Tuesday, June 19, 2012

Project Overview

I'm currently a rising Junior studying Mechanical Engineering at the California Institute of Technology. I am participating in a 10-week SURF (Summer Undergraduate Research Fellowship) Project in which I will build a prototype "Home Hazard Weather Station" in collaboration with Dr. Julian Bunn (Caltech's Center for Advanced Computing Research) and Professor Mani Chandy (Caltech's Computer Science Department). 

Environmental hazard detection (such as detection of fires, earthquakes, floods, and radiation leaks) is increasingly aided by computer sensors that transmit data to SaaS (Software-as-a-Service) Cloud computing systems, which allow for monitoring of conditions over large areas. However, precise sensors are expensive and very few in number, generally found only at facilities specifically interested in monitoring certain conditions. These sensors are incapable of producing detailed maps of conditions over large areas due to their small number, and therefore cannot serve as accurate and useful hazard detectors for large communities. We aim to produce detailed data for various environmental parameters over a large area by using a dense array of cheap sensors that relay information to Cloud resources in real-time. Studies have shown that by using a large number of relatively inaccurate sensors, coupled with a few precise sensors, we can greatly increase the accuracy of our sensor data over a given area and thus provide users with a reliable hazard detection system. Creative analysis of multiple types of sensor data will also allow us to monitor events otherwise not detectable with a single type of sensor. The finished product will be valuable not only to scientists who wish to monitor environmental conditions over time, but also to first-responders and product users in the case of an emergency.

This project attempts to provide accurate, real-time data of various environmental parameters over a large area by using a number of relatively cheap sensors that serve as a “Hazard Weather Station”. This data will be made available to scientists, first responders, and the average user in order to create an efficient hazard response system.

This project builds off of the CSN (Community Seismic Network) project, which uses a dense array of inexpensive accelerometers to produce a “shake map” that monitors the seismic activity in and around Pasadena. These accelerometers are hosted in volunteers’ homes or offices, and, in addition to sending seismic data to the Cloud, allows the user to view seismic activity in their home or office via a computer application.

The goal is to construct a sensor hub (and associated software) with a variety of inexpensive sensors that can monitor other environmental parameters such as barometric pressure, radiation levels, temperature, air-quality, etc. In addition, the sensor hub will include a microphone, motion detector, and light sensor. This wide variety of sensors enable us to creatively fuse data from different sensors to detect events such as an approaching thunderstorm (finding a characteristic flash of lightning followed by rolling thunder), or a fire (changes in air quality coupled with decreased humidity). The sensors will be attached to the Arduino platform and transmit data at regular intervals to a Cloud based data storage infrastructure. The interval of transmission can be altered and prioritized for parameters that suddenly change in order to more accurately track anomalous environmental conditions. Data will be also displayed to users via a computer program and/or Android application.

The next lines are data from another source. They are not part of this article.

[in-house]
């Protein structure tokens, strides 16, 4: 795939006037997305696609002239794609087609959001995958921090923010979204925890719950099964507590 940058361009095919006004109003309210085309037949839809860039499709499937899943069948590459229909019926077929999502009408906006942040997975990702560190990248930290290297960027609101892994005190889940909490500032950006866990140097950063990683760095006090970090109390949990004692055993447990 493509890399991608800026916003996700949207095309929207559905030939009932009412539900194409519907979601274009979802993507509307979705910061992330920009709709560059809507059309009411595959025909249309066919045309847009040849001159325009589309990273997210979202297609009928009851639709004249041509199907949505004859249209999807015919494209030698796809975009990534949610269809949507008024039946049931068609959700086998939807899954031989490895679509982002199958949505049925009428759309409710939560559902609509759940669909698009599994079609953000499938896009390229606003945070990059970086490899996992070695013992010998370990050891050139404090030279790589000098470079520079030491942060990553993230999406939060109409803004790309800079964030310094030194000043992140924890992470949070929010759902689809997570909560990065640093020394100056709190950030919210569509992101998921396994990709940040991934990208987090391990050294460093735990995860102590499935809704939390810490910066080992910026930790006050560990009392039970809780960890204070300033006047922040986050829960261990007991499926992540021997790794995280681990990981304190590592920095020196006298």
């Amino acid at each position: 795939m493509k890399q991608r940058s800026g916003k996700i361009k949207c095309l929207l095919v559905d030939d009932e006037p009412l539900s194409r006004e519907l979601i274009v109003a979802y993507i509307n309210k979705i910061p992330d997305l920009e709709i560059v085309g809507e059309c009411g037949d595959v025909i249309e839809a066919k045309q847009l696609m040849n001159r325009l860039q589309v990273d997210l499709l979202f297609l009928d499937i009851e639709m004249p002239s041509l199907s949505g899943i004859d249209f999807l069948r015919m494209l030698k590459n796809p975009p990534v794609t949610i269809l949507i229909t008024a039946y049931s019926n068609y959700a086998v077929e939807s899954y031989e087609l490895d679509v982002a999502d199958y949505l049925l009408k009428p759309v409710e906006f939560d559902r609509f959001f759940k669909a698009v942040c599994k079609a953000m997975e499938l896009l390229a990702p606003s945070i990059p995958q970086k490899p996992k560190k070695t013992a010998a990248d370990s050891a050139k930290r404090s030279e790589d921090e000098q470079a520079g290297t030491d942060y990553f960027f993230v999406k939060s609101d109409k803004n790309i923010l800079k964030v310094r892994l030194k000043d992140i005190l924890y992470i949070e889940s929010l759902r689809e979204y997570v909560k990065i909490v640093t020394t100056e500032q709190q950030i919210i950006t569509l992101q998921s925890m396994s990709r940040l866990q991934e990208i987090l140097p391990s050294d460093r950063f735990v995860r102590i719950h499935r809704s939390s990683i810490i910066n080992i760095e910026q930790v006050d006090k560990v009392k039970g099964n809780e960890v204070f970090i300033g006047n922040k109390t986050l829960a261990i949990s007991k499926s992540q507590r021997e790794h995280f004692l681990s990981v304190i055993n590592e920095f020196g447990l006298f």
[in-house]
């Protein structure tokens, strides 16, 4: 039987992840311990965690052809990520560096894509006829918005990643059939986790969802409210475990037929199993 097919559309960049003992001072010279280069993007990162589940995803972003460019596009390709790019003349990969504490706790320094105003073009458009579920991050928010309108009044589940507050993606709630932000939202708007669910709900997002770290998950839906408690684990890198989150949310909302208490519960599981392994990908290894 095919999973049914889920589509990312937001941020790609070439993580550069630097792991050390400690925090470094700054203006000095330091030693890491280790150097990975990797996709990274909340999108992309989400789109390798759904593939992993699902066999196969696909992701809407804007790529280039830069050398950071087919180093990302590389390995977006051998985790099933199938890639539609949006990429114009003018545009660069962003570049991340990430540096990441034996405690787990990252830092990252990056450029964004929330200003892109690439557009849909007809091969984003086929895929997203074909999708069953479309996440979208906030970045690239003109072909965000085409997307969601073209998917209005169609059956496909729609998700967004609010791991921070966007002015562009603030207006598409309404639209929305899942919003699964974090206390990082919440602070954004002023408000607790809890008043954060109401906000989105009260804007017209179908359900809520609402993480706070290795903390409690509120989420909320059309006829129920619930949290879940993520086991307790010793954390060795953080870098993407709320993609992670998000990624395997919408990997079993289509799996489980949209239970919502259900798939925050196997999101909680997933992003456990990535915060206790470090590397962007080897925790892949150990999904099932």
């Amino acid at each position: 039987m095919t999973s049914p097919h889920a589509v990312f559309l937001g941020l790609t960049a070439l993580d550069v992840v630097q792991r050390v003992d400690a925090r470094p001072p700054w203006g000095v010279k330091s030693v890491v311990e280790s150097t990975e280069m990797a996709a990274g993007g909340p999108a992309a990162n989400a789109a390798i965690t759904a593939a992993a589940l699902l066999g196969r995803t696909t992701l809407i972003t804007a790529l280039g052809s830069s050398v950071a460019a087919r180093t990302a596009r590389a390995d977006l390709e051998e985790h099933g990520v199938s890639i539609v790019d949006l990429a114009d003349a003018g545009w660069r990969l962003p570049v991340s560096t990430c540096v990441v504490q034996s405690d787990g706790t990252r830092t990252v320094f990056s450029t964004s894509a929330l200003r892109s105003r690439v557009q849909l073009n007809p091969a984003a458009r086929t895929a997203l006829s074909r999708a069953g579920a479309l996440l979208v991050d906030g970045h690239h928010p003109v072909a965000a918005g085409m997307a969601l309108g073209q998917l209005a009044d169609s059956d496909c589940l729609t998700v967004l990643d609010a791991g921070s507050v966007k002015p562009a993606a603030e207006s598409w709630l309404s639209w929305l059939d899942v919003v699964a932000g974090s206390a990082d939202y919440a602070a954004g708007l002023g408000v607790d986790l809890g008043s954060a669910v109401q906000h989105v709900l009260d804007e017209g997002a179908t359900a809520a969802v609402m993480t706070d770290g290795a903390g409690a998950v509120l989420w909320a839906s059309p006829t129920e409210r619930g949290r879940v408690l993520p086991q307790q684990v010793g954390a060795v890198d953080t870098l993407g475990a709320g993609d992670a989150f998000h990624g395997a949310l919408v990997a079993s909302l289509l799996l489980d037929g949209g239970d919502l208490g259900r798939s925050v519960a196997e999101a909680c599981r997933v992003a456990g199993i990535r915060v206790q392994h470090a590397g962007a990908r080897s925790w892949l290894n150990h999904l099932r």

By the end of the SURF research period, the prototype “Hazard Weather Station” will be able to relay information to a central Cloud computing system and work with a computer and/or Android application that lets users monitor changes in environmental parameters at their homes and offices. 


  1. This is really cool stuff. Im really glad that you have brainstormed a project quite similar to one of my projects, and are increasing your knowledge of engineering and Arduino technology through this project.

    However, what is the practicality of your specific project? That massive sensor pack looks a bit bulky for everyone to have in their homes, and I dont see a practical application for a Geiger counter in a home.

    I think I'll add this blog to my feed to keep track with updates!

  2. Thank you for your comments. Unfortunately, I likely won't be updating this blog anymore as this was a summer research program I participated in for one summer.

    We are currently in the very very early prototyping phase of this project. To answer your question: We hope that this sensor device will be useful to a wide variety of people:
    Researchers and Scientists: These people will require large amounts of data and being able to generate a map with lots of different types of sensors data will be helpful to them
    Companies dealing with gas/mining/radiation/etc: Companies that deal with dangerous and/or flammable gases or radiation detection will be able to use these devices as well.
    Statewide monitoring: This kind of ties in with companies, but governors may want to monitor the gases in their cities caused by fracking or other processes that may affect large amounts of people in their city.
    Home owners: Temperature sensors, motion detection, light detection can all make life easier for home owners by helping with monitoring, intruder alert, automatic power switches etc.

    Again, we understand this is bulky at this stage, but in the future, we hope that users will be able to customize this device as well and tailor it to their specific needs.